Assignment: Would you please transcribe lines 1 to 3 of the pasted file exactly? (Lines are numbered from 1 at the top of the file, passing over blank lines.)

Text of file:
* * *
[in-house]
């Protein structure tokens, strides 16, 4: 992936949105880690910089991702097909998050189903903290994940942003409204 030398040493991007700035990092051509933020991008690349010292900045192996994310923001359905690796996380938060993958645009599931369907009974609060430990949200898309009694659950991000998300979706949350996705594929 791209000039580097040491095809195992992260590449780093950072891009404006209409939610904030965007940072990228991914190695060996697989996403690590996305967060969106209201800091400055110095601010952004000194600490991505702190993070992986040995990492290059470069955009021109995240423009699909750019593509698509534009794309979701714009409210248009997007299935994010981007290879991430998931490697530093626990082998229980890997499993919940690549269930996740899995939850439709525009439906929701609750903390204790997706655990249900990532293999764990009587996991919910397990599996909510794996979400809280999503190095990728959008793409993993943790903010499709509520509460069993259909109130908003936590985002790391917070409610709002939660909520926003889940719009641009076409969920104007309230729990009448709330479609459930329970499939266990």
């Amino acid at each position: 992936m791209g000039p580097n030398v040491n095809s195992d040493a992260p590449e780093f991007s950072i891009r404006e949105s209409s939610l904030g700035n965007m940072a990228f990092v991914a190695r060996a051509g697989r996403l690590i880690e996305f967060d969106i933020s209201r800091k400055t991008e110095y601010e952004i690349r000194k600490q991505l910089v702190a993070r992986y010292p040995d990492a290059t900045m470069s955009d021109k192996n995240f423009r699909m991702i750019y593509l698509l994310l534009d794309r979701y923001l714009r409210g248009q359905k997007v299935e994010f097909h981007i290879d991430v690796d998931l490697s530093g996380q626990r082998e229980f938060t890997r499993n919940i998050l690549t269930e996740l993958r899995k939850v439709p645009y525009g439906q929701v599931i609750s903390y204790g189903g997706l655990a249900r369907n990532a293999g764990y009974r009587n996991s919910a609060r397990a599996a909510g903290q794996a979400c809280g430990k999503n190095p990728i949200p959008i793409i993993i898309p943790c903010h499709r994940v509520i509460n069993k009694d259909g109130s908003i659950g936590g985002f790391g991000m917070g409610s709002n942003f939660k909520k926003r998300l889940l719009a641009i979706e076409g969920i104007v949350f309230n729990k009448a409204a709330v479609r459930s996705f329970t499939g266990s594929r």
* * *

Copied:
[in-house]
């Protein structure tokens, strides 16, 4: 992936949105880690910089991702097909998050189903903290994940942003409204 030398040493991007700035990092051509933020991008690349010292900045192996994310923001359905690796996380938060993958645009599931369907009974609060430990949200898309009694659950991000998300979706949350996705594929 791209000039580097040491095809195992992260590449780093950072891009404006209409939610904030965007940072990228991914190695060996697989996403690590996305967060969106209201800091400055110095601010952004000194600490991505702190993070992986040995990492290059470069955009021109995240423009699909750019593509698509534009794309979701714009409210248009997007299935994010981007290879991430998931490697530093626990082998229980890997499993919940690549269930996740899995939850439709525009439906929701609750903390204790997706655990249900990532293999764990009587996991919910397990599996909510794996979400809280999503190095990728959008793409993993943790903010499709509520509460069993259909109130908003936590985002790391917070409610709002939660909520926003889940719009641009076409969920104007309230729990009448709330479609459930329970499939266990």
């Amino acid at each position: 992936m791209g000039p580097n030398v040491n095809s195992d040493a992260p590449e780093f991007s950072i891009r404006e949105s209409s939610l904030g700035n965007m940072a990228f990092v991914a190695r060996a051509g697989r996403l690590i880690e996305f967060d969106i933020s209201r800091k400055t991008e110095y601010e952004i690349r000194k600490q991505l910089v702190a993070r992986y010292p040995d990492a290059t900045m470069s955009d021109k192996n995240f423009r699909m991702i750019y593509l698509l994310l534009d794309r979701y923001l714009r409210g248009q359905k997007v299935e994010f097909h981007i290879d991430v690796d998931l490697s530093g996380q626990r082998e229980f938060t890997r499993n919940i998050l690549t269930e996740l993958r899995k939850v439709p645009y525009g439906q929701v599931i609750s903390y204790g189903g997706l655990a249900r369907n990532a293999g764990y009974r009587n996991s919910a609060r397990a599996a909510g903290q794996a979400c809280g430990k999503n190095p990728i949200p959008i793409i993993i898309p943790c903010h499709r994940v509520i509460n069993k009694d259909g109130s908003i659950g936590g985002f790391g991000m917070g409610s709002n942003f939660k909520k926003r998300l889940l719009a641009i979706e076409g969920i104007v949350f309230n729990k009448a409204a709330v479609r459930s996705f329970t499939g266990s594929r």